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How Much Does It Cost To: “Charge An Electric Vehicle” Versus “Refuel A Gas Powered Vehicle” in 2022?
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Electric vehicles are becoming increasingly appealing to motorists who are fed up with spending more than $4 per gallon on gas.
Electricity prices have risen in the aftermath of Russia’s invasion of Ukraine, notably in those sections of the United States that had been key markets for Tesla’s electric vehicles.
Assuming all other expenses are similar, electric and hybrid cars are simply less expensive to operate than their gas-only equivalents. But, of course, not all costs are equivalent. According to automotive experts, you’ll have to wait years before your fuel savings outweigh the extra money you invested in the vehicle.
It’s been true for years: recharging an electric car is cheaper – typically considerably cheaper – than recharging one with an internal-combustion engine.
That begs the question: Is it still true that refueling an EV is substantially cheaper? The graphs below assist us in determining the answer:
The truth is that filling your gas tank still costs more than charging your EV’s battery.
In several other US cities, such as Boston and San Francisco, electricity tariffs have generally kept pace with gas price hikes. However, over the last several months, adding 100 miles of range to an internal-combustion car has grown more expensive in the United States than charging an EV for the same period of time.
Let’s take another example shall we:
We used the Vehicle Cost Calculator to analyze the cost of driving four 2021 sedans in city settings for a week, each with a little more than 200 horsepower.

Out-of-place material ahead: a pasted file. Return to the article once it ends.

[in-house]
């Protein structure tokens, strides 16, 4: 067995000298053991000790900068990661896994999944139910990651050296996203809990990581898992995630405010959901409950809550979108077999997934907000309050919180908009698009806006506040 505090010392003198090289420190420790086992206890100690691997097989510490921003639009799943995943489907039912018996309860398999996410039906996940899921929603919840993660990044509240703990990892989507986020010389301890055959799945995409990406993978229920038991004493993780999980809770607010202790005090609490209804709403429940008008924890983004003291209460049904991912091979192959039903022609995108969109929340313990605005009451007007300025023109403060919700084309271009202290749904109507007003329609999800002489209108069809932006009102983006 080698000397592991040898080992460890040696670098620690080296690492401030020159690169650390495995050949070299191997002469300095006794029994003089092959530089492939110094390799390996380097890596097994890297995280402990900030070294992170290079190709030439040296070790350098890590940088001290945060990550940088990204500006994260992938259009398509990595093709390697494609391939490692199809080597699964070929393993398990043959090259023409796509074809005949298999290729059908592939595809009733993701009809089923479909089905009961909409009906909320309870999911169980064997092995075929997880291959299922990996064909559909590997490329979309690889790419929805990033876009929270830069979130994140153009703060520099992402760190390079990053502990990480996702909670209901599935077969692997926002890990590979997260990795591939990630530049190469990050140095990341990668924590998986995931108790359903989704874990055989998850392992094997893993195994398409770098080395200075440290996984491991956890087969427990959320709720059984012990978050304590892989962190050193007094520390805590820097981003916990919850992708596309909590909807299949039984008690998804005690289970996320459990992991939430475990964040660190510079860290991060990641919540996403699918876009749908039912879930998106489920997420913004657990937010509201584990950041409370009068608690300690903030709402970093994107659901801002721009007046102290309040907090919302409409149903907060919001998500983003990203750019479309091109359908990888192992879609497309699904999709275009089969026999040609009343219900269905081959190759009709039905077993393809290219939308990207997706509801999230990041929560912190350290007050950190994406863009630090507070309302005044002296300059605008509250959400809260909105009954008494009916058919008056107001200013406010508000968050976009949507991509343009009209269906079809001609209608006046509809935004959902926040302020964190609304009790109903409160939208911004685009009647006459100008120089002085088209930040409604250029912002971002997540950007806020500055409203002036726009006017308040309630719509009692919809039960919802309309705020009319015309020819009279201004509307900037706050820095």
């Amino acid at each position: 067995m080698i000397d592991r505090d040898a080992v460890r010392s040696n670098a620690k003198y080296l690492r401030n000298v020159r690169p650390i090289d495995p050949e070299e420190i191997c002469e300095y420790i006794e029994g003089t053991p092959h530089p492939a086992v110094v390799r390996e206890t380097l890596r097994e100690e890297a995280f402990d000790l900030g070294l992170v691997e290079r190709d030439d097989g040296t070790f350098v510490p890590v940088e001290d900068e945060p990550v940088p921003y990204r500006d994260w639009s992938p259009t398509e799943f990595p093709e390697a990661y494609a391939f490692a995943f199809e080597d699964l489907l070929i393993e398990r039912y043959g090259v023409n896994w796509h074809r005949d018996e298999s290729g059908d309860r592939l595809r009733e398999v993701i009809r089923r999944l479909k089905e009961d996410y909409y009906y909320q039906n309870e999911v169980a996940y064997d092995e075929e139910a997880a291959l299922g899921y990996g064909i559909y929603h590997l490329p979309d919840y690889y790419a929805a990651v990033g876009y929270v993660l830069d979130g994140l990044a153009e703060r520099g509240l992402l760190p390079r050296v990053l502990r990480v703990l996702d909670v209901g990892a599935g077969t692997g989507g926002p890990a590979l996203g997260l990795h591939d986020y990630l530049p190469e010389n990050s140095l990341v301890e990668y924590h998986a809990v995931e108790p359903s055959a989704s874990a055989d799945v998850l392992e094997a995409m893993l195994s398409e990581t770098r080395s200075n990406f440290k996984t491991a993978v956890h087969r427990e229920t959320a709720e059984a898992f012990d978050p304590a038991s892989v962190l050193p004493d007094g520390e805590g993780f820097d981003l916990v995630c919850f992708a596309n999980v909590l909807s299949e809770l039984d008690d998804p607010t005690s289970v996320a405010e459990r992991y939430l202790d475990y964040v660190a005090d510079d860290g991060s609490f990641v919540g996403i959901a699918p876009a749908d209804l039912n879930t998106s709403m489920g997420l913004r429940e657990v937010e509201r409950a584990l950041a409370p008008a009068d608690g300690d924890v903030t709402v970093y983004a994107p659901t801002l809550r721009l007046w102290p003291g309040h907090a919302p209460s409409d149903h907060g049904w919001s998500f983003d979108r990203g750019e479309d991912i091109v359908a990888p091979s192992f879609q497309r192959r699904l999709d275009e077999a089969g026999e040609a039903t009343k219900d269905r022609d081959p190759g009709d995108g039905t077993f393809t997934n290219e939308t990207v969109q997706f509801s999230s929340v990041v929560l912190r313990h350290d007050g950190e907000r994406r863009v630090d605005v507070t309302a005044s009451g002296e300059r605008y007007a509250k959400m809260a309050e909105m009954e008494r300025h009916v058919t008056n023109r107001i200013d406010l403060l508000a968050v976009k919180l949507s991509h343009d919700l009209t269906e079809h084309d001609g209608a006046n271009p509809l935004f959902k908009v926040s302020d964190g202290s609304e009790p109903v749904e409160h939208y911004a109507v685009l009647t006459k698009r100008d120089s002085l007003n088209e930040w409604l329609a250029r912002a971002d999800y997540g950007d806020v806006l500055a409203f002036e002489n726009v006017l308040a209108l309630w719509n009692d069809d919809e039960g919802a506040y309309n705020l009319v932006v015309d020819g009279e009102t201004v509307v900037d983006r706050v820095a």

To keep things simple, we assumed that gasoline would cost $4.30 per gallon, just like it does now, and that no travel would take place on roads. We calculated that each automobile would go around 200 miles each week, or 28.6 miles per day.
Furthermore, we considered the car would be charged at home at current domestic utility rates (currently about 12 cents per kilowatt-hour). Using charging stations near roads may be considerably more expensive and boost spending dramatically.
What we’ve got:
With an annual fuel (or electricity) cost of $281, or $5.40 per week, the all-electric Tesla Model 3 Standard Range Plus rear-wheel drive was by far the cheapest vehicle to operate.
The Honda Clarity, a plug-in hybrid, came in second with an annual power cost of $363, or $6.99 per week. No fuel was used in our example because this plug-in hybrid can operate on electricity for 47 miles before transitioning to gas-engine mode.
The Toyota Avalon XLE Hybrid, a classic hybrid, is significantly more expensive to operate. Each week, the Avalon was consuming 4.7 gallons of petrol, or $20, bringing the yearly fuel expense to $1,041 for 242 gallons. Despite this, the Avalon’s electric motor allowed it to earn a fantastic 43 mpg.
Lastly, the gas-only Lexus ES 250 used eight gallons of gas every week, totaling $34.4. Over the course of a year, it equates to 416 gallons at a cost of $1,791. The fuel economy dropped to 25 mpg, yet it was still better than many modern vehicles, trucks, and vans.
These comparisons proved what many people already know: fully electric vehicles are the cheapest to operate.
Will this situation changes?
Is it probable that this will change? While oil prices are guaranteed to drop in the next few months as suppliers raise output, it’s doubtful that energy prices will rise sufficiently to make electric vehicles less cheap during their lifetimes than internal-combustion vehicles.
According to Jeffries analyst David Kelley, the total lifetime cost of ownership of an electric car is around $4,700 cheaper than that of an internal-combustion vehicle, based on February statistics. Over the next several years, he believes the cost differential will widen as more electric cars hit the market and battery prices continue to decline.